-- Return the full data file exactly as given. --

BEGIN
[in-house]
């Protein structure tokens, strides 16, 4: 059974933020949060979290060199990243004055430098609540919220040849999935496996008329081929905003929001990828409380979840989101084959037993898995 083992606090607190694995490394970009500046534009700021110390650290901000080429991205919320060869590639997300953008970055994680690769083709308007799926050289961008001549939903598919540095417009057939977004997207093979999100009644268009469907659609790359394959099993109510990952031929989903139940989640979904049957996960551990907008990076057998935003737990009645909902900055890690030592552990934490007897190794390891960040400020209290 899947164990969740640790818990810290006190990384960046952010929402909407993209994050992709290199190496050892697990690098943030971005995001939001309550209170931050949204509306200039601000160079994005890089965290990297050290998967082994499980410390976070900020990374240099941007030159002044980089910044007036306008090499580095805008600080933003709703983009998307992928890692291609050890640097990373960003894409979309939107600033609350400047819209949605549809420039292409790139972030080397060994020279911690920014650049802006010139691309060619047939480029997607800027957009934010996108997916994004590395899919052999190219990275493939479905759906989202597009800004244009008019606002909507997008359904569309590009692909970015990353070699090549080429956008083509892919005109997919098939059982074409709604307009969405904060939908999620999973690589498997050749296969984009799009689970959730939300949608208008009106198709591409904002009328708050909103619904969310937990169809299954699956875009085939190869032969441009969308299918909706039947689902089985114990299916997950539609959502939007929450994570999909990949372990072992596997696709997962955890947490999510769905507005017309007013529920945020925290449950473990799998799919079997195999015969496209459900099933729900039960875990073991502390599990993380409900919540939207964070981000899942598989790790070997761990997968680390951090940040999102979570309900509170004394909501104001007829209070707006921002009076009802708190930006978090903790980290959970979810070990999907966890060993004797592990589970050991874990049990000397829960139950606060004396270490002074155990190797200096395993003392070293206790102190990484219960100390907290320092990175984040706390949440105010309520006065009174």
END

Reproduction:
[in-house]
């Protein structure tokens, strides 16, 4: 059974933020949060979290060199990243004055430098609540919220040849999935496996008329081929905003929001990828409380979840989101084959037993898995 083992606090607190694995490394970009500046534009700021110390650290901000080429991205919320060869590639997300953008970055994680690769083709308007799926050289961008001549939903598919540095417009057939977004997207093979999100009644268009469907659609790359394959099993109510990952031929989903139940989640979904049957996960551990907008990076057998935003737990009645909902900055890690030592552990934490007897190794390891960040400020209290 899947164990969740640790818990810290006190990384960046952010929402909407993209994050992709290199190496050892697990690098943030971005995001939001309550209170931050949204509306200039601000160079994005890089965290990297050290998967082994499980410390976070900020990374240099941007030159002044980089910044007036306008090499580095805008600080933003709703983009998307992928890692291609050890640097990373960003894409979309939107600033609350400047819209949605549809420039292409790139972030080397060994020279911690920014650049802006010139691309060619047939480029997607800027957009934010996108997916994004590395899919052999190219990275493939479905759906989202597009800004244009008019606002909507997008359904569309590009692909970015990353070699090549080429956008083509892919005109997919098939059982074409709604307009969405904060939908999620999973690589498997050749296969984009799009689970959730939300949608208008009106198709591409904002009328708050909103619904969310937990169809299954699956875009085939190869032969441009969308299918909706039947689902089985114990299916997950539609959502939007929450994570999909990949372990072992596997696709997962955890947490999510769905507005017309007013529920945020925290449950473990799998799919079997195999015969496209459900099933729900039960875990073991502390599990993380409900919540939207964070981000899942598989790790070997761990997968680390951090940040999102979570309900509170004394909501104001007829209070707006921002009076009802708190930006978090903790980290959970979810070990999907966890060993004797592990589970050991874990049990000397829960139950606060004396270490002074155990190797200096395993003392070293206790102190990484219960100390907290320092990175984040706390949440105010309520006065009174």